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Spiders Use electricity to fly for miles without wings



See, spiders are amazing. They are an important part of the ecosystem and benefit people by eating insects, including mosquitoes and farmed pests. It is said that many people are afraid of spiders, even those that do not pose a risk to humans.

For these people, please do not read anymore. Because researchers have discovered more about a process that allows certain spiders to "fly" without the help of wings. According to a study published Thursday in the journal Current Biology, the spiders use natural electric fields to help them travel for as far as hundreds of miles.

The spider phenomenon that seems to float for long distances is not new. Researchers have long observed spiders "ballooning", which means pushing out the threads of the page and flowing away in the air. But they have discussed exactly how it works.

  A spider balloon on a flower.


Michael Hutchinson

A spider balloon on a flower.

"At the beginning of the 19th century there was an argument that spiders could use electric fields for balloons, but then there were also people who claimed it was windy," said Erica Morley, author of the new study, PBS. "And the argument for the wind probably won because it's obvious."

But Morley's work indicates that electricity plays an important role after all. She and Daniel Robert, both researchers at the British University of Bristol, put Linyphiid spiders in an "arena" with an electric field that imitated it in the natural world.

Basically, thunderstorms create a constant electrical circuit between the surface of the earth and the upper atmosphere, according to a press release on the study. The electricity can be stronger depending on the weather.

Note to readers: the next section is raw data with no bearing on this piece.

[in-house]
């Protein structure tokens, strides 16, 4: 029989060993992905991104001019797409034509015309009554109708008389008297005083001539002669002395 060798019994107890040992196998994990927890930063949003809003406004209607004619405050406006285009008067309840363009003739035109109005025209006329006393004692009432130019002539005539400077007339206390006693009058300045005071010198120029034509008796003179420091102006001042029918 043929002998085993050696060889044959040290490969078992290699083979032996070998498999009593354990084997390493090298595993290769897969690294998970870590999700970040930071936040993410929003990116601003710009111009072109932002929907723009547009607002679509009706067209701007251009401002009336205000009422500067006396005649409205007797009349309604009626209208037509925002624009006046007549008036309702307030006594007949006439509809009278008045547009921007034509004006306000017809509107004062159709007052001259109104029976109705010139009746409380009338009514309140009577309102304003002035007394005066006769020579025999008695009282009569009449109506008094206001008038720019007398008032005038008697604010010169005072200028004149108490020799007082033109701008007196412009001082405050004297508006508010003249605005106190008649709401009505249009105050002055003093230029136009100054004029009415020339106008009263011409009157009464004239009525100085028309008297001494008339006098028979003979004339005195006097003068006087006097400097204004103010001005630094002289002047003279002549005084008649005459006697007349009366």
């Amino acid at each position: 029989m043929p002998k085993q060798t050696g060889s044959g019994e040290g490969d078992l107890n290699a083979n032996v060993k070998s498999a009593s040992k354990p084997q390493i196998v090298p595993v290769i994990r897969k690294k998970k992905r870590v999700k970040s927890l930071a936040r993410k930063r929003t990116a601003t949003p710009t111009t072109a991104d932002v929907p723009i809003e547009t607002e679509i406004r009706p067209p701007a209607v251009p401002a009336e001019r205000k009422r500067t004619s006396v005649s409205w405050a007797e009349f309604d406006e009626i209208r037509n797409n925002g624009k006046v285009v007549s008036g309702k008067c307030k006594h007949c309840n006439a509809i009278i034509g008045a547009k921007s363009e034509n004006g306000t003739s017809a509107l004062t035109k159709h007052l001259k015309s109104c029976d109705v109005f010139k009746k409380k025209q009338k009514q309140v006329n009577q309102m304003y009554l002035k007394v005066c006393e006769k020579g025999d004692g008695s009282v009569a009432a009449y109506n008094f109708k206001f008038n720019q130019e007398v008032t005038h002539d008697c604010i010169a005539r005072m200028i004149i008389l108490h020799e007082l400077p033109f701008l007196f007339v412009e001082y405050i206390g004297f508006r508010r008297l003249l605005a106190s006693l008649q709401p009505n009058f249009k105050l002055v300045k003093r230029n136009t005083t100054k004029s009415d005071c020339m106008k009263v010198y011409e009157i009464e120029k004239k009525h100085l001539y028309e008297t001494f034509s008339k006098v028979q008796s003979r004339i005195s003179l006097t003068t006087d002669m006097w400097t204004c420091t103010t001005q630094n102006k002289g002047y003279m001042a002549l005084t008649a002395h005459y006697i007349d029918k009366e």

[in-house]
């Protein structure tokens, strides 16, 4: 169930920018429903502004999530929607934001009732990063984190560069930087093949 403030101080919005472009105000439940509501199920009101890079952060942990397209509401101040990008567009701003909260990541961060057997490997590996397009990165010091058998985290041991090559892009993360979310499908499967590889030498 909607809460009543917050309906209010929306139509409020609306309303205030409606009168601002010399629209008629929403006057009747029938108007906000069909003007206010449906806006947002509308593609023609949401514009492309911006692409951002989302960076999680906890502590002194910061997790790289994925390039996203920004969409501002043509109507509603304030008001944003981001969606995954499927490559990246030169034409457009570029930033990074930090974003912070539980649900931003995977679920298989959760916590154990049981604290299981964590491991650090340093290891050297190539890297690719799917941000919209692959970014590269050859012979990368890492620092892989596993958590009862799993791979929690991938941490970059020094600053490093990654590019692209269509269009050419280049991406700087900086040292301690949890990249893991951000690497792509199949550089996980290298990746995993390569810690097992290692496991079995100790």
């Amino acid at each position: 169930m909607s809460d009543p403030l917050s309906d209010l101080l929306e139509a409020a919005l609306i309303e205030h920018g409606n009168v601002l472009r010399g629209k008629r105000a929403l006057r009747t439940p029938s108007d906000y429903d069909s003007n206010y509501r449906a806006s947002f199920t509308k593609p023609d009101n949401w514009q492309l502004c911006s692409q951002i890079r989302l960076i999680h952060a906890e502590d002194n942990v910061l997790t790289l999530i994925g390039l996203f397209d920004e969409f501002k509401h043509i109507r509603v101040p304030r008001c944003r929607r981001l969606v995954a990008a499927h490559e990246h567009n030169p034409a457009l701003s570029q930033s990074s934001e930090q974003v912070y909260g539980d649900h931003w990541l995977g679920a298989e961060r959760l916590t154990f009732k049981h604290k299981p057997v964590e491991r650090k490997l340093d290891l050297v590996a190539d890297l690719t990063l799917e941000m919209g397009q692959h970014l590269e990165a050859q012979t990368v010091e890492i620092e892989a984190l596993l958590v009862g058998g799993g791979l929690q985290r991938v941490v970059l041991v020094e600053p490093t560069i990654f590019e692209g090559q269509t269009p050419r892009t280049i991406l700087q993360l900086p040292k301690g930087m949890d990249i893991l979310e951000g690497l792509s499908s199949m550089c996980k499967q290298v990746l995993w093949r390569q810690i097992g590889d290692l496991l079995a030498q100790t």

As the Atlantic explains, the ground surface has a negative charge while the upper atmosphere has a positive charge. Since the spindle silk, when released, takes up a negative charge, some researchers have theorized this can help them lift because silk's negative charge bumps against negative charge on the surface. The effect would be even stronger the higher up in the air as the spiders are.

Morley and Roberts found that spiders seem to be able to detect electric fields. When they hit the electric field inside the arena, several spiders began heading to a high point, stood on their legs and sent out silk to initiate the balloon process. Some spiders could successfully take off, even without wind in the arena.

The new study does not mean that the wind does not matter in the spider's long distance flight, but it shows that they can balloon without necessarily needing wind.

Morley told HuffPost in an email that while her discoveries should apply to many different spiders, not everyone engages in ballooning.

"Many species of spider balloon, but not all," she said, noting that some are just too big to travel that way. In other words, there is no need to worry about saying a tarantel-sized arachnid balloon against you from heaven.

"A lot of juvenile spiders will be balloon before they get too big," she said. "Some adult spiders do balloon, but these are nowhere near the size of an adult tarantula."


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